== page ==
# Munkres Topology Ch 1 ex#7) part (c) — basic set theory Q

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## Homework Statement:

This is Munkres Topology ch 1, exercise #7: Write the given set in terms of the sets ##A, B, C## and the symbols ##\cup , \cap , \text{ and } -##.

$$F=\left\{ x| x\in A \wedge \left( x\in B\Rightarrow x\in C\right) \right\}$$

## Relevant Equations:

DeMorgan’s laws perhaps? Idk.
Obviously the parenthetical part of the definition of ##F## means ##B\subset C## but we are not allowed to use ##\subset##. I do not know how to express implication with only union, intersection, and set minus without the side relation ##B\cap C = B\Leftrightarrow B\subset C##. This is using the correct symbols but I think he wants a single relation. The “and” part is intersection of A with B but this doesn’t convey that B is a subset of C. This is going to be simple I bet.

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Math_QED
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Hint: Given two logical formulas ##p## and ##q##, we have

$$(p \implies q) \equiv (\neg p \lor q)$$

Check with a truth table if you don't know this.

Then you can use De Morgan's laws.

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Thanks, apparently during the 20 years since I took logic, I’ve forgotten a few things. Lol

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Ok, so I get $$F=\left\{ x | x \in A \wedge ( x \not\in B \lor x \in C ) \right\} = A\cap C$$ but I didn’t use DeMorgan’s Laws, I just drew a picture. I figure picture drawing with only work for “student problems” though, so I need to learn to do this symbolically. I suppose I’ll need to call the universe ##X## so I can deal with the ##x \not\in B## part, so that $$F = A\cap [ ( X - B ) \cup C ]$$ and I don’t see how to manipulate this into the form of DeMorgan’s Law which would require the union or intersection of two differences of sets within the square brackets.

Note: I’m just hoping my TeX processes correctly bc for some reason the preview isn’t displaying the symbols on my phone, just the code.

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$$F = A\cap [ ( X - B ) \cup C ]$$
Strictly speaking that's already correct. You can use De Morgan to get an equivalent expression but that's not really necessary.

Last edited:
• benorin
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Ok, so I get $$F=\left\{ x | x \in A \wedge ( x \not\in B \lor x \in C ) \right\} = A\cap C$$ but I didn’t use DeMorgan’s Laws, I just drew a picture.
What if ##x## is in ##A## but not in ##B## and also not in ##C##?

• benorin
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What if ##x## is in ##A## but not in ##B## and also not in ##C##?
Oh thanks, missed that region! It should be ##F=\left\{ x | x \in A \wedge ( x \not\in B \lor x \in C ) \right\} = (A\cap C)\cup (A-B)##. You guys are awesome! Always giving the right amount of help and not just solving the problem for me. I'm taking mental notes on how to teach from you guys, it's been years since I tutored or taught and working here is bringing things back for me.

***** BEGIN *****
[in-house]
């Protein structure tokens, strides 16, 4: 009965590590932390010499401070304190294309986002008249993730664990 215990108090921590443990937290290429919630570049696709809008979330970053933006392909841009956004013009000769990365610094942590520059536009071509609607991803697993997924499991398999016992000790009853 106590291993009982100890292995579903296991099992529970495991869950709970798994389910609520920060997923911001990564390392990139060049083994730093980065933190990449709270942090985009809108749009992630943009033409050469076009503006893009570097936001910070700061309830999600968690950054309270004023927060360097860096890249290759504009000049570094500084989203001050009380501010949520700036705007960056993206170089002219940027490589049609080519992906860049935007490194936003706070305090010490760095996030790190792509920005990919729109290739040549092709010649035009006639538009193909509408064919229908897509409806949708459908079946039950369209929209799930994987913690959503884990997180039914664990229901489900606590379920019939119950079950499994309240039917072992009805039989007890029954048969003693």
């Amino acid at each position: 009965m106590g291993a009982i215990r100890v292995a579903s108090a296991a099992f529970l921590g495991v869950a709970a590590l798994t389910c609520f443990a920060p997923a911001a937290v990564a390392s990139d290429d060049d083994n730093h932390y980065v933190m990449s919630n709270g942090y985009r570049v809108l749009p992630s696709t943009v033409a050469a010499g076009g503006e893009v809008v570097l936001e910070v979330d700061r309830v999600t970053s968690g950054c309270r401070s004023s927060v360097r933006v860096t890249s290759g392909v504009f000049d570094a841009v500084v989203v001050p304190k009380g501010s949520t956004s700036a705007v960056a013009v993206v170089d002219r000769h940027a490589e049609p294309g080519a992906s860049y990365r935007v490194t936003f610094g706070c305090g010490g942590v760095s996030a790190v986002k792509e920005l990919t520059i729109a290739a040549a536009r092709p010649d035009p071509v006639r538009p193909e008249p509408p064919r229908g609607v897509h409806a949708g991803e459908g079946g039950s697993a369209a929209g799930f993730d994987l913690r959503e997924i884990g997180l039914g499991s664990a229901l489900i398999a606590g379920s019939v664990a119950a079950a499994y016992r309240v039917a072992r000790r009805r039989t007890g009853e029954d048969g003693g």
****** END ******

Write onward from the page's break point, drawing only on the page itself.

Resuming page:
• • TeethWhitener and Math_QED
TeethWhitener
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My pleasure! One other thing I will point out that might make your life a little easier when dealing with these types of questions:
##\wedge## and ##\cap## both point up.
##\vee## and ##\cup## both point down.

• Math_QED
mathwonk
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If it makes you feel any better, I am a professional mathematician, and I barely could do this, even after some time, and it does not bother me one whit, since doing this is totally unrelated to doing math. When I write a math paper I do not try to make it hard for people to understand what I am saying by using symbols when words would be clearer. Still if you enjoy this sort of game, that's great.

• Math_QED
Math_QED
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If it makes you feel any better, I am a professional mathematician, and I barely could do this, even after some time, and it does not bother me one whit, since doing this is totally unrelated to doing math. When I write a math paper I do not try to make it hard for people to understand what I am saying by using symbols when words would be clearer. Still if you enjoy this sort of game, that's great.
With all the respect, but I don't buy that a professional mathematician can't do that. Surely you must be able to do set manipulation? I.e. De Morgan's laws etc.

mathwonk
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Forgive me, I am getting old and dull. This is indeed a puzzle I would have enjoyed as a young man.

George Jones
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Given two logical formulas ##p## and ##q##, we have

$$(p \implies q) \equiv (\neg p \lor q)$$
I find the equivalent statement
$$\neg \left( p \implies q \right) \equiv \left( p \land \neg q \right)$$
to be more "intuitive".

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$$\neg \left( p \implies q \right) \equiv \left( p \land \neg q \right)$$